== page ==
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Interviews
East Bay Ray on the new Dead Kennedys TRIPLE live album

East Bay Ray on the new Dead Kennedys TRIPLE live album

Those whirling, tumbling, whipping riffs that are charged by spaghetti westerns, surf rock, and psychedelic garage in equal parts- that's the sound of East Bay Ray, guitarist and founding member of Dead Kennedys. Through his reverent-meets-irreverence style, the man helped formed the skeleton of hardcore punk and shattered that structure in what seemed like a singular strike. As far as punk guitarists go (and guitarists in general), this guy is heavy duty.

Perhaps as a way to show that punk is an ever changing animal, Ray has dug through the DK archives and found three complete, unreleased live shows, which represent the Kennedys in different phases. Included in the set (out April 26 on Manifesto Records), is the famed Skateboard Party live show which exhibits the band at their most crazed, during the Plastic Surgery Disasters era. Yet, just as they mastered hardcore, they broke away from it and on the third disc, The Farm, the band is recorded during their more complex Frankenchrist era, which has almost no live documentation.

Now that the set is about to be released, Punknews' John Gentile spoke to Ray about the live shows, his history, and how to make a good set list.

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Interviews
Teenage Bottlerocket

Teenage Bottlerocket's Ray Carlisle on how to stay rad

Teenage Bottlerocket has always been about positivity. So much so, that “rad” has become synonymous with the band because it pops up so much in the band’s lexicon, becoming a common theme in the music. It has definitely become singer and guitarist Ray Carlisle’s philosophy - a guide through tough times in life, especially recently when he his twin brother and former drummer, Brandon, tragically passed away in 2015.

Out today, the aptly titled Stay Rad! is a, um, a rad mix of silly and sentimental, with a little more sentimental as this is the first full length since Brandon’s passing. Surprisingly, you romantics won’t find has many songs about girls and relationships like past releases. Instead you have more mature (Gasp!) songs about fatherhood, the perils of social media and killing their long-time merch person.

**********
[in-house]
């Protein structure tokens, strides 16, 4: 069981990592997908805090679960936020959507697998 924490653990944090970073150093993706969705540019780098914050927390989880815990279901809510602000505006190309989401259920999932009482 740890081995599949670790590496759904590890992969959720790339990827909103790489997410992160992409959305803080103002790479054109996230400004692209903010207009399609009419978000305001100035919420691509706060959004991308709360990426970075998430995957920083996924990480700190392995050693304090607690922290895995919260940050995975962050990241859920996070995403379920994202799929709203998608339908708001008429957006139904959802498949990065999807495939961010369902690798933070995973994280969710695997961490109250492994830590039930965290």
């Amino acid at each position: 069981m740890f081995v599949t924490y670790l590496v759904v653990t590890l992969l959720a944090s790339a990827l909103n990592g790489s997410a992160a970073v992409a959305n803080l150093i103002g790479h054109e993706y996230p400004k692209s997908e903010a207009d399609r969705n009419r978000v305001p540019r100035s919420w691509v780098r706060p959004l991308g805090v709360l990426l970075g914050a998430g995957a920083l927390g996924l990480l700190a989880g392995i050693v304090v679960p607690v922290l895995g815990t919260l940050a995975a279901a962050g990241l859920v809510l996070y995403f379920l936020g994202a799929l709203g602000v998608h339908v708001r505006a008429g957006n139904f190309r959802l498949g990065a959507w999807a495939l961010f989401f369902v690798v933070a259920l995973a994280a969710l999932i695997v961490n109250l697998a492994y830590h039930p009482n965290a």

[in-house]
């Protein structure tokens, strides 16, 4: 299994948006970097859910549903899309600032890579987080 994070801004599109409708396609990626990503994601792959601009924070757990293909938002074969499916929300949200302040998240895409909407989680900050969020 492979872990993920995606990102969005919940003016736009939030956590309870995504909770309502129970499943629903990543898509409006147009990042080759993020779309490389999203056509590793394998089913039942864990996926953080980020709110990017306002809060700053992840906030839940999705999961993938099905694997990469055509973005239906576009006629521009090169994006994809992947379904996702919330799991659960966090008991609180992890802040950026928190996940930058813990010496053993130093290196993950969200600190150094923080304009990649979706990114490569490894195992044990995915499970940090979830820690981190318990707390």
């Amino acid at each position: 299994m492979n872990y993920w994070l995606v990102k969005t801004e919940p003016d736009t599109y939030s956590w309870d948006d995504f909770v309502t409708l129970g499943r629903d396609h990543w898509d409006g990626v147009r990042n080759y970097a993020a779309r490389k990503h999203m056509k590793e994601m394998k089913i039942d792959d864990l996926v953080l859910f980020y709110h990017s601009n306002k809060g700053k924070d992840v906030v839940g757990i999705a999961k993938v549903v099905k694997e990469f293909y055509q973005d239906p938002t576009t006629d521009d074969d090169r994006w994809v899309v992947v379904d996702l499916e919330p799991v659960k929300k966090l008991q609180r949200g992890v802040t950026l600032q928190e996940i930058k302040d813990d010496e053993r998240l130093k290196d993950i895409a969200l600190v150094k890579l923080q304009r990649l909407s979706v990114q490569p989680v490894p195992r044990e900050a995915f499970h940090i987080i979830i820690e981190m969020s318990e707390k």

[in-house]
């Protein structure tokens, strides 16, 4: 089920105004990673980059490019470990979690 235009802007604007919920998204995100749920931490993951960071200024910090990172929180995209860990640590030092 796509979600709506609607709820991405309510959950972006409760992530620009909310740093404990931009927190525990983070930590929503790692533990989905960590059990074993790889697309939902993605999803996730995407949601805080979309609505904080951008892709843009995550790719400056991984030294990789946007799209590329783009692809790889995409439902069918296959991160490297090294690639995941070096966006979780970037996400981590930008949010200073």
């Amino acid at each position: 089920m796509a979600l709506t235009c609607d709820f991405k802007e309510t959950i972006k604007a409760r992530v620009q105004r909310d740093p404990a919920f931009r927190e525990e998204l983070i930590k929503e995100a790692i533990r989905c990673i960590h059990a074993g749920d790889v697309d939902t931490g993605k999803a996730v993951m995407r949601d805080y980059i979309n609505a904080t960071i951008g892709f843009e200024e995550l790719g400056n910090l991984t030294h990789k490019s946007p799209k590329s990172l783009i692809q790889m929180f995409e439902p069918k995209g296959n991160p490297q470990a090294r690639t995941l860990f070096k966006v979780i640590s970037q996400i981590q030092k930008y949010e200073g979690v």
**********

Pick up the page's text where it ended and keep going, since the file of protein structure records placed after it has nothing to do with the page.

Punknews writer Gen Handley spoke to Ray on his lunch break to talk about what it was like to make the new album, if they care about evolving or not, and how they have managed to keep politics out of their songs for nearly 20 years.

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Interviews
The Coathangers

Stephanie of the Coathangers on the new album, the NRA, and death

If you listen to The Coathangers, you'll hear a gentle soul. A sort of sweetness tinged with a slight rasp and rage that calls back to the heralded soul singers. It's a sound that is wounded and enraged at once and expresses a kind of emotion that can only be heard, not read or seen. The is the sound of Stephanie Luke. Also, if you listen to the Coathangers, you'll hear a smashing boom-boom-bap the will crack your skull and mash up your ribs. That's Stephanie, too, because she plays the drums.

The trio, which also includes Julia Kugel on guitar and Meredith Franco on bass, just released their sixth album, The Devil You Know.The album finds the band refining their sound even further back into a clean spartan strike that's crisp like The Cars and huge like Gang of Four. Perhaps most surprisingly, a certain darkness and anger dwells in the album's recesses: "Step Back" has a sinister shift and ghoulish howls. "5 Farms" confronts death itself. "F the NRA" is about how whacked out the NRA is.

Because the album finds the group snatching up all manners of devils and sawing off their horns, Punknews' John Gentile spoke to Luke about the new LP, the gun lobby, and the human condition itself. Check it out below.